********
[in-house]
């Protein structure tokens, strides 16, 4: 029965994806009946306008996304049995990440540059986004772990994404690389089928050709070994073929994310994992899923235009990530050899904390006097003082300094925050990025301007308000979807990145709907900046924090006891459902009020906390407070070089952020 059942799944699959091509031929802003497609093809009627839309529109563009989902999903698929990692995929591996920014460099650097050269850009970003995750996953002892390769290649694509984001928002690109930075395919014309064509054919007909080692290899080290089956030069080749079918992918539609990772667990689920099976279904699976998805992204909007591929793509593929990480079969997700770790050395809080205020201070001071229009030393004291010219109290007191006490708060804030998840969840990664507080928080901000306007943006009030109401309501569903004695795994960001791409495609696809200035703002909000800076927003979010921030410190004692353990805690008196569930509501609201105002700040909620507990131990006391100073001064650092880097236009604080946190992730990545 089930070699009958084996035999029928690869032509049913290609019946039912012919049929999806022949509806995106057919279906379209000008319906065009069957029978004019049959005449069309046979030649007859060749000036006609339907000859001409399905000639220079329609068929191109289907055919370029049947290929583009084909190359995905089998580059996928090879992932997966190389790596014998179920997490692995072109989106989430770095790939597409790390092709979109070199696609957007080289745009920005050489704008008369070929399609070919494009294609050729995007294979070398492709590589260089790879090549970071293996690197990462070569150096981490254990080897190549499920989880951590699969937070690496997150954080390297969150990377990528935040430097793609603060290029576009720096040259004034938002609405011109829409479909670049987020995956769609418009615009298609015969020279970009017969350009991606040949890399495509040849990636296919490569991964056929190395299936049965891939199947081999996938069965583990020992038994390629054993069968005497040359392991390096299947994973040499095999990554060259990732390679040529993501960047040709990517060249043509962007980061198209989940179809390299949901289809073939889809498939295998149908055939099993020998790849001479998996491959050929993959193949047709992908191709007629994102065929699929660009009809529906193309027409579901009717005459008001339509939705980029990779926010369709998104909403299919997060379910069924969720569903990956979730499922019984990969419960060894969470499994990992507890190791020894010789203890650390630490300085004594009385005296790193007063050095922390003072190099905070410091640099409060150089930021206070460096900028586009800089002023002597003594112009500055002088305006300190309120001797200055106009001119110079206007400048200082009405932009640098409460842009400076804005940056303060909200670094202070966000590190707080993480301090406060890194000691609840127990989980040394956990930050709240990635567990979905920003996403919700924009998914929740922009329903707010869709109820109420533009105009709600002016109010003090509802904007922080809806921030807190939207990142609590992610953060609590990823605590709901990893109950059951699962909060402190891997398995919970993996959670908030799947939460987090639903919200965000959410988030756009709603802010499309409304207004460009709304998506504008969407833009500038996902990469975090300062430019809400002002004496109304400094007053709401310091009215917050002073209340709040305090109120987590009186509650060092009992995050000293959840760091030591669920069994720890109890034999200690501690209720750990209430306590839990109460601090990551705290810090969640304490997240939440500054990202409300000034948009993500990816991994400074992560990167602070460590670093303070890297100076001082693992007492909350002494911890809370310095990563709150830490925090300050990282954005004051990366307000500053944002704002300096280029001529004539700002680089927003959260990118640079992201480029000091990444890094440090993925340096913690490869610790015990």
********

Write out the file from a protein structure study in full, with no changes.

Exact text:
[in-house]
């Protein structure tokens, strides 16, 4: 029965994806009946306008996304049995990440540059986004772990994404690389089928050709070994073929994310994992899923235009990530050899904390006097003082300094925050990025301007308000979807990145709907900046924090006891459902009020906390407070070089952020 059942799944699959091509031929802003497609093809009627839309529109563009989902999903698929990692995929591996920014460099650097050269850009970003995750996953002892390769290649694509984001928002690109930075395919014309064509054919007909080692290899080290089956030069080749079918992918539609990772667990689920099976279904699976998805992204909007591929793509593929990480079969997700770790050395809080205020201070001071229009030393004291010219109290007191006490708060804030998840969840990664507080928080901000306007943006009030109401309501569903004695795994960001791409495609696809200035703002909000800076927003979010921030410190004692353990805690008196569930509501609201105002700040909620507990131990006391100073001064650092880097236009604080946190992730990545 089930070699009958084996035999029928690869032509049913290609019946039912012919049929999806022949509806995106057919279906379209000008319906065009069957029978004019049959005449069309046979030649007859060749000036006609339907000859001409399905000639220079329609068929191109289907055919370029049947290929583009084909190359995905089998580059996928090879992932997966190389790596014998179920997490692995072109989106989430770095790939597409790390092709979109070199696609957007080289745009920005050489704008008369070929399609070919494009294609050729995007294979070398492709590589260089790879090549970071293996690197990462070569150096981490254990080897190549499920989880951590699969937070690496997150954080390297969150990377990528935040430097793609603060290029576009720096040259004034938002609405011109829409479909670049987020995956769609418009615009298609015969020279970009017969350009991606040949890399495509040849990636296919490569991964056929190395299936049965891939199947081999996938069965583990020992038994390629054993069968005497040359392991390096299947994973040499095999990554060259990732390679040529993501960047040709990517060249043509962007980061198209989940179809390299949901289809073939889809498939295998149908055939099993020998790849001479998996491959050929993959193949047709992908191709007629994102065929699929660009009809529906193309027409579901009717005459008001339509939705980029990779926010369709998104909403299919997060379910069924969720569903990956979730499922019984990969419960060894969470499994990992507890190791020894010789203890650390630490300085004594009385005296790193007063050095922390003072190099905070410091640099409060150089930021206070460096900028586009800089002023002597003594112009500055002088305006300190309120001797200055106009001119110079206007400048200082009405932009640098409460842009400076804005940056303060909200670094202070966000590190707080993480301090406060890194000691609840127990989980040394956990930050709240990635567990979905920003996403919700924009998914929740922009329903707010869709109820109420533009105009709600002016109010003090509802904007922080809806921030807190939207990142609590992610953060609590990823605590709901990893109950059951699962909060402190891997398995919970993996959670908030799947939460987090639903919200965000959410988030756009709603802010499309409304207004460009709304998506504008969407833009500038996902990469975090300062430019809400002002004496109304400094007053709401310091009215917050002073209340709040305090109120987590009186509650060092009992995050000293959840760091030591669920069994720890109890034999200690501690209720750990209430306590839990109460601090990551705290810090969640304490997240939440500054990202409300000034948009993500990816991994400074992560990167602070460590670093303070890297100076001082693992007492909350002494911890809370310095990563709150830490925090300050990282954005004051990366307000500053944002704002300096280029001529004539700002680089927003959260990118640079992201480029000091990444890094440090993925340096913690490869610790015990």